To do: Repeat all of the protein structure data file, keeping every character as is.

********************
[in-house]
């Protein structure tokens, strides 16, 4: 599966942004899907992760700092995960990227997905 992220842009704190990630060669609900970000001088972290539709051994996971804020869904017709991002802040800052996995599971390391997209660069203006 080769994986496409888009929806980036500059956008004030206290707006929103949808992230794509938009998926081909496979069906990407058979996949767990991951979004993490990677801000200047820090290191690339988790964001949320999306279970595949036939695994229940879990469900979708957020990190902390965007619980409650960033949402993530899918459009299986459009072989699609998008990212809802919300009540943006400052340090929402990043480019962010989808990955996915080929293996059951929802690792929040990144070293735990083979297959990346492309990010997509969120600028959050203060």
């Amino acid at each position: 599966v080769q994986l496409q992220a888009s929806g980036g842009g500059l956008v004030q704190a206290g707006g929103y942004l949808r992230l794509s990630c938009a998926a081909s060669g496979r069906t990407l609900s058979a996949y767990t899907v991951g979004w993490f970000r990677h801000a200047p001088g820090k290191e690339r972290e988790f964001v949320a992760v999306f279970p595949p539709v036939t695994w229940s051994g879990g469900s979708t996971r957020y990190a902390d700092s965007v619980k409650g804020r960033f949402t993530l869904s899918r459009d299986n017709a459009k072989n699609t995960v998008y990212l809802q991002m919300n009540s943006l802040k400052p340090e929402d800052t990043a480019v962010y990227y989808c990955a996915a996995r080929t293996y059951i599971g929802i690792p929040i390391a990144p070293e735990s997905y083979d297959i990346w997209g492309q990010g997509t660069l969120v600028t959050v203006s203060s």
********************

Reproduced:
[in-house]
């Protein structure tokens, strides 16, 4: 599966942004899907992760700092995960990227997905 992220842009704190990630060669609900970000001088972290539709051994996971804020869904017709991002802040800052996995599971390391997209660069203006 080769994986496409888009929806980036500059956008004030206290707006929103949808992230794509938009998926081909496979069906990407058979996949767990991951979004993490990677801000200047820090290191690339988790964001949320999306279970595949036939695994229940879990469900979708957020990190902390965007619980409650960033949402993530899918459009299986459009072989699609998008990212809802919300009540943006400052340090929402990043480019962010989808990955996915080929293996059951929802690792929040990144070293735990083979297959990346492309990010997509969120600028959050203060």
């Amino acid at each position: 599966v080769q994986l496409q992220a888009s929806g980036g842009g500059l956008v004030q704190a206290g707006g929103y942004l949808r992230l794509s990630c938009a998926a081909s060669g496979r069906t990407l609900s058979a996949y767990t899907v991951g979004w993490f970000r990677h801000a200047p001088g820090k290191e690339r972290e988790f964001v949320a992760v999306f279970p595949p539709v036939t695994w229940s051994g879990g469900s979708t996971r957020y990190a902390d700092s965007v619980k409650g804020r960033f949402t993530l869904s899918r459009d299986n017709a459009k072989n699609t995960v998008y990212l809802q991002m919300n009540s943006l802040k400052p340090e929402d800052t990043a480019v962010y990227y989808c990955a996915a996995r080929t293996y059951i599971g929802i690792p929040i390391a990144p070293e735990s997905y083979d297959i990346w997209g492309q990010g997509t660069l969120v600028t959050v203006s203060s």